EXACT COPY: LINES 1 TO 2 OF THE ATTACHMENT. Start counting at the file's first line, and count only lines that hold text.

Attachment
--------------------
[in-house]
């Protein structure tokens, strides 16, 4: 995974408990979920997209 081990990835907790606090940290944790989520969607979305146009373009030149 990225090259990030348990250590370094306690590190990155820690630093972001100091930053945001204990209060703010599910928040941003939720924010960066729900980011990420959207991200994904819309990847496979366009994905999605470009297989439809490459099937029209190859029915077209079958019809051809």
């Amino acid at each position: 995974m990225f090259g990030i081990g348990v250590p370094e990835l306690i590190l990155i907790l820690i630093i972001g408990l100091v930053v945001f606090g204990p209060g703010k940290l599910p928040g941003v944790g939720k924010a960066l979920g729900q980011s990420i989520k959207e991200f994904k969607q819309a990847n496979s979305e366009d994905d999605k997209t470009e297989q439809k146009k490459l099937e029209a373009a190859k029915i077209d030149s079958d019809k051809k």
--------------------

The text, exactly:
[in-house]
């Protein structure tokens, strides 16, 4: 995974408990979920997209 081990990835907790606090940290944790989520969607979305146009373009030149 990225090259990030348990250590370094306690590190990155820690630093972001100091930053945001204990209060703010599910928040941003939720924010960066729900980011990420959207991200994904819309990847496979366009994905999605470009297989439809490459099937029209190859029915077209079958019809051809």